Flying blades, a brass band and remarks from a three-star Air Force deputy chief of staff marked the 71st birthday of the Air Force at the McNamara Headquarters Complex Sept. 12.
Kicking off the celebration, the U.S. Air Force Honor Guard Drill Team executed a precision rifle drill, using weapons affixed with steel bayonets.
As enthusiastic audience responses punctuated their movements, the six airmen spun and at times threw their rifles — with such precision that Army Lt. Gen. Darrell Williams, director of the Defense Logistics Agency, led the audience in a standing ovation.
Joining Williams in attendance were his wife, Myra Williams, along with senior leaders from the Defense Threat Reduction Agency, the Defense Technical Information Center and the Defense Contract Audit Agency.
Offering keynote remarks was Lt. Gen. Warren Berry, Air Force deputy chief of staff for logistics, engineering and force protection.
Berry noted that even with modern technology like GPS, stealth aircraft, cyber platforms and supersonic flight, today’s airmen would be familiar to those who served when the Air Force first took off in 1947.
“Even though there are now things our first airmen would never have imagined, there are also some very real and evident commonalities,” he said. “Those early leaders would readily recognize the innovative spirit our airmen.
“They would laud your tenacity to never bow down before a challenge, and they would swell with pride as you continually embody our core values: integrity first, service before self and excellence in all we do.”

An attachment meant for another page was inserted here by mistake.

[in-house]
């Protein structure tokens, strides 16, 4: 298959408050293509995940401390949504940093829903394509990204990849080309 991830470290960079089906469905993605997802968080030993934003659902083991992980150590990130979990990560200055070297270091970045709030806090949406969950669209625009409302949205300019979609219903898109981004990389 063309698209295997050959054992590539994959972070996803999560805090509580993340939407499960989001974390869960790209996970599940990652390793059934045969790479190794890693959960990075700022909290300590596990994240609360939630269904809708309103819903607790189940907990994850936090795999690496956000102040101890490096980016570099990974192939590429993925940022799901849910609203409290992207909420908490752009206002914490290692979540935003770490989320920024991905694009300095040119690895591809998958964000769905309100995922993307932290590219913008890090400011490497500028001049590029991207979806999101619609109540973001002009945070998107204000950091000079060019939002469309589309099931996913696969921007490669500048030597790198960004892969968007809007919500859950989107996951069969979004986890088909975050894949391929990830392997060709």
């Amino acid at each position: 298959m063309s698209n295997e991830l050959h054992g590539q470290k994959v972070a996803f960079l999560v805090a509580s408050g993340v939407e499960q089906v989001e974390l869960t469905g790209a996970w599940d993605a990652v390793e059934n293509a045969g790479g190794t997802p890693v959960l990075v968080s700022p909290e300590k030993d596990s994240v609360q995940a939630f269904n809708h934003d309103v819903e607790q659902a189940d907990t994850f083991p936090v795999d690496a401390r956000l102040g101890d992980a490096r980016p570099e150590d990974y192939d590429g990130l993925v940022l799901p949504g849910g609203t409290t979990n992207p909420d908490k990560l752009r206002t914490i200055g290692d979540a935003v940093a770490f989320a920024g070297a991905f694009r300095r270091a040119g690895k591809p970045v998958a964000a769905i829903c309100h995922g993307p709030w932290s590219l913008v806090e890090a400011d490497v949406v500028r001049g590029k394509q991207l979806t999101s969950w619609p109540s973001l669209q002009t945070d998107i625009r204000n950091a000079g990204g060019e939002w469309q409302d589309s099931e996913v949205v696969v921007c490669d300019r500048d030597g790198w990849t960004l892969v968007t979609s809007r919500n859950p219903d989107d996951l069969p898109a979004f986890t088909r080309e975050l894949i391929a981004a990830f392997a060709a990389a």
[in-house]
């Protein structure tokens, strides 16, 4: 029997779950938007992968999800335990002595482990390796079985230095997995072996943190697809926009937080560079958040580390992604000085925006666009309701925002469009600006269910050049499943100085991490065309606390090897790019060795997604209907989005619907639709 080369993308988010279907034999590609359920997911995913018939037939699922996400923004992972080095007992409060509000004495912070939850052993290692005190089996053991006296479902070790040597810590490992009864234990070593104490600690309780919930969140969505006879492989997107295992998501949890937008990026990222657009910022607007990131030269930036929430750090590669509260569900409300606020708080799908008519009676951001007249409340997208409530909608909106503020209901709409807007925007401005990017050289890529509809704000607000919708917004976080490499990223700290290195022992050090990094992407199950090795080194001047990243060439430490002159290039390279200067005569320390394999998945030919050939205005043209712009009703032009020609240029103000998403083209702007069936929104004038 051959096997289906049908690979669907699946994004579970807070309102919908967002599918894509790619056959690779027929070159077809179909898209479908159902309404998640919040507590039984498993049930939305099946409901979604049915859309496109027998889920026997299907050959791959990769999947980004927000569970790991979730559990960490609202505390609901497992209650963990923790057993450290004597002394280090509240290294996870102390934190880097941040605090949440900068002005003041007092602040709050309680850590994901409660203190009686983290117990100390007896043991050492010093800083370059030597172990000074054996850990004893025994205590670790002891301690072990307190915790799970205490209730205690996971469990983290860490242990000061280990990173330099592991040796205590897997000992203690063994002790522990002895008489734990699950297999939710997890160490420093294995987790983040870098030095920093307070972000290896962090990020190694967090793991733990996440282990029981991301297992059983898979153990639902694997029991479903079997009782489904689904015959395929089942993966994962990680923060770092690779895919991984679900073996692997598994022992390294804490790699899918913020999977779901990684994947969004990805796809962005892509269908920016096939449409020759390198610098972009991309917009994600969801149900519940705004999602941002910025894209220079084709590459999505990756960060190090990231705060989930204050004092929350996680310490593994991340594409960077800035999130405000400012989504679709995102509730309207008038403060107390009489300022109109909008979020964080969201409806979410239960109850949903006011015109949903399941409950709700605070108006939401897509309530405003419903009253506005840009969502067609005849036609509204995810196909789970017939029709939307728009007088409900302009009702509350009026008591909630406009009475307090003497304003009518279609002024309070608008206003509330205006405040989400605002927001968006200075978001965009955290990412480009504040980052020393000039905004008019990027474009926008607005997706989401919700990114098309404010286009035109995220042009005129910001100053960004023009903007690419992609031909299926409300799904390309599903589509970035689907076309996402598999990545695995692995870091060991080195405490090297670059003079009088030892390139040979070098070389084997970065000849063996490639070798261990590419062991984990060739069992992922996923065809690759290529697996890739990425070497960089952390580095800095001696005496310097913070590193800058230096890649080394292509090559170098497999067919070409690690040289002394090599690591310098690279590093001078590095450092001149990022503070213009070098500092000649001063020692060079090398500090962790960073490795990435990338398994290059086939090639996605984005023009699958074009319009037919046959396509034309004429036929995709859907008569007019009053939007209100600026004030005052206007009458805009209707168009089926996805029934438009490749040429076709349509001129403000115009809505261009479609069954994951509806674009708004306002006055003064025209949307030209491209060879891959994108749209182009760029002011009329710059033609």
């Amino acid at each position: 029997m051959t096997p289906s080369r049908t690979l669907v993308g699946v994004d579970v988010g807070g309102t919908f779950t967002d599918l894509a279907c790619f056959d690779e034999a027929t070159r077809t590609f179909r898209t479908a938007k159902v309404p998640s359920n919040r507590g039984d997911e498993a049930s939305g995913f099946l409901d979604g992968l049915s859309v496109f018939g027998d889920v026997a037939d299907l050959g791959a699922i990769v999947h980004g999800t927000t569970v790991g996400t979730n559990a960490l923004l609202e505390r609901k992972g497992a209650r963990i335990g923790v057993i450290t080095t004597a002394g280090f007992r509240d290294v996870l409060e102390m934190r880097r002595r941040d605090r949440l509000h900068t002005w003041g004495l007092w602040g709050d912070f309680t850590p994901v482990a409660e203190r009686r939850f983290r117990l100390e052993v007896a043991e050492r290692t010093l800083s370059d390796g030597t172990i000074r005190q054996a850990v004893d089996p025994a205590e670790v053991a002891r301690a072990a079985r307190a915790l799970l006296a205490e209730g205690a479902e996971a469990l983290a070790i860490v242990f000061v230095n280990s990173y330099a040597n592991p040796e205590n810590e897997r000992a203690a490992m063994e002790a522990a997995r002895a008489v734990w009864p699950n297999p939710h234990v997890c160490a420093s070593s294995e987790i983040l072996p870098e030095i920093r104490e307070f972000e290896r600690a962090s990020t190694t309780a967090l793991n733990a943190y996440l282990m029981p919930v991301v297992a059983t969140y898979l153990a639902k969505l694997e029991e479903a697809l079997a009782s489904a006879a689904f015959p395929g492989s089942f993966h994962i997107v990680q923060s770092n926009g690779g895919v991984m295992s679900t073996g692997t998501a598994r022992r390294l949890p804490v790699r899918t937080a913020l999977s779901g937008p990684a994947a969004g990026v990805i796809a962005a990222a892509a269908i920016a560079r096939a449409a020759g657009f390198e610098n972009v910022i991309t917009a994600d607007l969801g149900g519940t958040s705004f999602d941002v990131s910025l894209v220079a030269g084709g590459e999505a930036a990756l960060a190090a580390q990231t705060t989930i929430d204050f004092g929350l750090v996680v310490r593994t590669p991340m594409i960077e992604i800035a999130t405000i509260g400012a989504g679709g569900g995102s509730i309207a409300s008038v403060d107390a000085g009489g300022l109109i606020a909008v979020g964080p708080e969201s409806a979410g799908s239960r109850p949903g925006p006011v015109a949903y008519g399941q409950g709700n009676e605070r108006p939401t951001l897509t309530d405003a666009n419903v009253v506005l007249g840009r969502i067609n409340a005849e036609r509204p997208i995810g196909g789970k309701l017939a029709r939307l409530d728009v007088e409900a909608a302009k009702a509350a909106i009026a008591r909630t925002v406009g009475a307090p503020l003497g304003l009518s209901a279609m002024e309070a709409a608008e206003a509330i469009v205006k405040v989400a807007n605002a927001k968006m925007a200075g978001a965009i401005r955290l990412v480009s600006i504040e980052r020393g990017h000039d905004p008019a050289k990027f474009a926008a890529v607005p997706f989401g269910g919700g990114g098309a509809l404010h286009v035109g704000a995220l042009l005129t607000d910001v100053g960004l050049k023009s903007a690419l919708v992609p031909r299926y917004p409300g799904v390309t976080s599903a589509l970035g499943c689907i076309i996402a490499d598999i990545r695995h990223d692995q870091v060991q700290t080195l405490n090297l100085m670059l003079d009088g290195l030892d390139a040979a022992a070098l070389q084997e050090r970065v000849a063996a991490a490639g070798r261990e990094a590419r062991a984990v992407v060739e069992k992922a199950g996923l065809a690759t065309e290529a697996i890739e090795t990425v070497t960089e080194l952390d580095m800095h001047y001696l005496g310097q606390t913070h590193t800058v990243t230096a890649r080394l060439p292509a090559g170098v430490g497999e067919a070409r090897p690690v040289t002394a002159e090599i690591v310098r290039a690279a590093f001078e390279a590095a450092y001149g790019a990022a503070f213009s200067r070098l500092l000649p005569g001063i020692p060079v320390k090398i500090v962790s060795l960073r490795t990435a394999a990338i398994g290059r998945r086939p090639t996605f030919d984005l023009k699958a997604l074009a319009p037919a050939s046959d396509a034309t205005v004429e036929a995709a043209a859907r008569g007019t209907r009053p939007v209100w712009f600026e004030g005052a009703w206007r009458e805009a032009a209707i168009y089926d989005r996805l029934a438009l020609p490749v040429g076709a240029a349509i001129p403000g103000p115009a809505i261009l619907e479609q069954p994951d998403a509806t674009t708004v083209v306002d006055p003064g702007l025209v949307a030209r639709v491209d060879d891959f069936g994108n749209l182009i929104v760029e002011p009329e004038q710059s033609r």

Berry continued: “They would certainly see that the power of our Air Force is not about the stuff — the materiel that we develop and employ — but our amazing airmen, military and civilian, that virtually every partner nation envies and covets.”
The three-star general said that because the Air Force has been continuously deployed in war zones since 1990, less than 1 percent of those now serving can remember what Air Force life was like before Desert Shield and the continual deployments and family separations that have followed in the nearly three decades since. In fact, most of today’s airmen have no recollection of Air Force service before Sept. 11, 2001, he said.
For those airmen, the deployed environment “is their new reality,” Berry said, adding that in just the preceding week, the Air Force flew nearly 1,000 combat sorties supporting Operation Inherent Resolve. The Air Force has flown nearly 90,000 such combat missions since 2014, he said.
Berry was introduced by his fellow airman, Maj. Gen. Mark Johnson, DLA’s director of logistics operations. Johnson noted that just as the Air Force Honor Guard Drill Team members relied on mutual trust to avoid injury on stage, trust among airmen has been an asset through the service’s seven-plus decades of existence.
“Our job is to here at DLA is to be good wingmen and good partners to build trust with our service teammates, as they fulfill their role to organize, train and equip their service, to support their services' readiness efforts and to execute their missions.”
Johnson then showed a video presentation highlighting the various missions and responsibilities of the Air Force.
“I saw DLA everywhere,” he told the audience afterward — “every button on an airplane, every uniform that an airman wore, every piece of equipment. We’re embedded in the services, and they have our trust. We need to continue to earn it every single day.”
Johnson then led a ceremonial cake-cutting featuring Berry as the longest-serving airman present, along with Staff Sgt. Kyle Tomaszewski of DTRA as the youngest airman at the event.
Performing the National Anthem, the Air Force Song and classical selections was the Air Force Brass Quintet, part of the Ceremonial Brass based in Joint Base Anacostia-Bolling in Washington, D.C.